In the prairie climate we often get the full brunt of all four seasons, and a little shade or windbreak does a world of good. The trees of Saskatoon – many of which were planted by residents and urban forestry programs – have been meeting that need for over a century.
For any species to thrive here, they need to be hardy, resilient, and able to withstand wild and erratic changes in weather. That alone makes our urban forest an unlikely oasis on the plains, something that is only more impressive when viewed from above.
How to take a tree tour of Saskatoon:
Good news! There’s no wrong way to take a tree tour—you just walk, observe tree, and move on with your day. But it is admittedly more interesting if you know what to look for.
The SOS Trees Coalition has put together a handy booklet, The Saskatoon Tree Tour, with details and exact locations of the most stand-out specimens and neighbourhoods. It is available at select locations listed on their website, including the Western Development Museum for a small $2 donation toward the SOS Trees Coalition’s conservation initiatives.
As many of Saskatoon’s most unique trees are on private property, the SOS Trees Coalition asks that all tree tourists respect privacy. I’ve opted to focus on “tree destination sites”, with a few hints and resources you can use to visit the weird and wild rarities.
1st Stop: Innovation Place
The Garden Park at Innovation Place is probably the most likely spot to inspire your inner landscape architect. It’s well-manicured, picturesque, and no one blames you for staggering around bug-eyed looking at trees.
Here you’ll find a diverse cast of characters, like Siberian Larch, a tall conifer that loses its needles in the winter, Northern Hackberry, far from the limits of its natural range, and Swiss Stone Pine, which can be identified by its soft pom pom-like needles. Beyond the gates, there are plenty more oaks, pines and spruces to find.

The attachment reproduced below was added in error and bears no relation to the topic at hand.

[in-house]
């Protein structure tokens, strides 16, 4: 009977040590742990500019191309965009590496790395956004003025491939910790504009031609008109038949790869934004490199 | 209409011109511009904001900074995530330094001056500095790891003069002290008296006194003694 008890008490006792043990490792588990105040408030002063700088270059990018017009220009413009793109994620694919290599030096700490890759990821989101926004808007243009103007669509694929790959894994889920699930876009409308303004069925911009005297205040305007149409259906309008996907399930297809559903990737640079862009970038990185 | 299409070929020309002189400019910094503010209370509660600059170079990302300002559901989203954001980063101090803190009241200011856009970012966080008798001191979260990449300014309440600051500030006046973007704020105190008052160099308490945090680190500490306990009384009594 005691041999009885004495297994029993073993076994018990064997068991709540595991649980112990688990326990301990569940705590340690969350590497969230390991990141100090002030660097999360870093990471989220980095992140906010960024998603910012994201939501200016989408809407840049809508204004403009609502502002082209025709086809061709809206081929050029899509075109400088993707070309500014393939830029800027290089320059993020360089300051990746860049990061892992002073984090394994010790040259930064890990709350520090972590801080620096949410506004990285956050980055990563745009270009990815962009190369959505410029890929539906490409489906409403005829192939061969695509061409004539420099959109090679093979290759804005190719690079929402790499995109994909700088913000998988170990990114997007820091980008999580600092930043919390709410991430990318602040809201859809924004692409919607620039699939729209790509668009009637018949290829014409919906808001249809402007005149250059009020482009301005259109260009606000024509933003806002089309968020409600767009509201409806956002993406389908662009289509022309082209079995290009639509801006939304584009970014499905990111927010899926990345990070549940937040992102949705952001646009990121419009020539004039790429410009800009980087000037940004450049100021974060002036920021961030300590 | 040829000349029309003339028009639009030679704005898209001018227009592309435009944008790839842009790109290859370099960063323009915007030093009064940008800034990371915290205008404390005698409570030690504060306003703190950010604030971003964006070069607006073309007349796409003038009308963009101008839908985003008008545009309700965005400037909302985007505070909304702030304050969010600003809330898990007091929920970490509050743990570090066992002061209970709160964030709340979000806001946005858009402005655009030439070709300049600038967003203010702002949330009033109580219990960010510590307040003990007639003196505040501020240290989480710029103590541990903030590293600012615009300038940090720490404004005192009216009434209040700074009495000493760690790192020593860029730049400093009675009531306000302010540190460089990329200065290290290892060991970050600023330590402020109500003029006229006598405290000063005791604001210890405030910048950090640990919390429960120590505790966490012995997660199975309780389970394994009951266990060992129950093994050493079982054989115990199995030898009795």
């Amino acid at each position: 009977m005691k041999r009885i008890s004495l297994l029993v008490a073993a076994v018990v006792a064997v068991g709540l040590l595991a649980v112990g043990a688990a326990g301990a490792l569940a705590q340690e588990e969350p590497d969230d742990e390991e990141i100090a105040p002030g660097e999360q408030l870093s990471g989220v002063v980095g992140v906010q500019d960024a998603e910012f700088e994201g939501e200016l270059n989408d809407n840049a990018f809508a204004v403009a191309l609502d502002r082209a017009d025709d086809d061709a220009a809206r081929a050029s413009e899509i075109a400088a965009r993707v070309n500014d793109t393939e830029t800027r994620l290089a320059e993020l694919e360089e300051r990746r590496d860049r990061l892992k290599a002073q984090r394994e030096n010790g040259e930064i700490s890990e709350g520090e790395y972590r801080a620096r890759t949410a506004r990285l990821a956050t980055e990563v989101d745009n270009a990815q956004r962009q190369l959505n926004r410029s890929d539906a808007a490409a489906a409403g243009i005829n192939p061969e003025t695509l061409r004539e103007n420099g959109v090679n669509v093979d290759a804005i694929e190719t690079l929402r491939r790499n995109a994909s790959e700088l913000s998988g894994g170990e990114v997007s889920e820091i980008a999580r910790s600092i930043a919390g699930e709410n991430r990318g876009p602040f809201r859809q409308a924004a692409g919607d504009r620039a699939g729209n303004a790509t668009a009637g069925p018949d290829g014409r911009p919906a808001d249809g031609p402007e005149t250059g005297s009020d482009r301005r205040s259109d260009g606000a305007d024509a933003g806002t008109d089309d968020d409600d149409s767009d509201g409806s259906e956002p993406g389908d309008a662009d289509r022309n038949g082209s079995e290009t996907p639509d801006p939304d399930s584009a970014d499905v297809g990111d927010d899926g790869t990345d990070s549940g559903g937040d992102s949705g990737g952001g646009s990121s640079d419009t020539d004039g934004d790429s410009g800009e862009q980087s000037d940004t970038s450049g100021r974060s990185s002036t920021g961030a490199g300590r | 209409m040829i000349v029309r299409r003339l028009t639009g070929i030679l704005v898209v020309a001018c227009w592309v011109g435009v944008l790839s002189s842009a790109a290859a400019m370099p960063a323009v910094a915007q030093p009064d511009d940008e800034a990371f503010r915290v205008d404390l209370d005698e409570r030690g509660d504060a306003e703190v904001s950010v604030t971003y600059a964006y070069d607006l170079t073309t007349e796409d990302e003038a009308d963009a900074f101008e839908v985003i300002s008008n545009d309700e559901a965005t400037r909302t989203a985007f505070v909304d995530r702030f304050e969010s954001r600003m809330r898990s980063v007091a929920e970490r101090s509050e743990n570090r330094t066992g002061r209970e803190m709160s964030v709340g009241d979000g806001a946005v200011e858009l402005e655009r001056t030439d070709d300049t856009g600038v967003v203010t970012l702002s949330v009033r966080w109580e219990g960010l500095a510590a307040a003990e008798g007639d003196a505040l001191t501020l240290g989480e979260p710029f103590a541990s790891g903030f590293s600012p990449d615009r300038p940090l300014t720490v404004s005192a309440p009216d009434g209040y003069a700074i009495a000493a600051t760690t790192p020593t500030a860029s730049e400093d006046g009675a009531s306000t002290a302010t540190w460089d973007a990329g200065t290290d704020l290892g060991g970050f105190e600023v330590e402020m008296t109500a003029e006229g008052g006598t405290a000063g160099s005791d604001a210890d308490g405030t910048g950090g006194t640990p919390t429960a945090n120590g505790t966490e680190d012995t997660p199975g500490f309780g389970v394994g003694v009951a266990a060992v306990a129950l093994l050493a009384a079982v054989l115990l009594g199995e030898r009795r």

The grounds at Innovation Place are organized by three core areas reflecting local landscapes: urban, northern boreal, and agricultural. There is also an edible forest where you can pick fruits like pears, apples and Nanking cherries (great for those of us on a budget.) A Limber Pine, which normally grows on windy mountain tops, can be found by the North Access Road. It has tightly bound needles and rubbery branches so flexible they can be tied in knots.
One of the coolest finds is Saskatoon’s “secret” Ginkgo Biloba, with fan-shaped leaves, located near the southeast entrance of The Galleria. This species is considered a living fossil, dating back to the early Permian roughly 270 million years ago. It somehow managed to survive the largest mass extinctions in Earth’s history, so I guess that makes it well-poised to handle winters in Saskatchewan
2nd Stop: University of Saskatchewan Campus and Patterson Garden Arboretum
The University of Saskatchewan is decidedly very university-looking, with Gothic Collegiate-style architecture and mature American Elm trees I would consider a mainstay of good ol’ fashioned advanced education.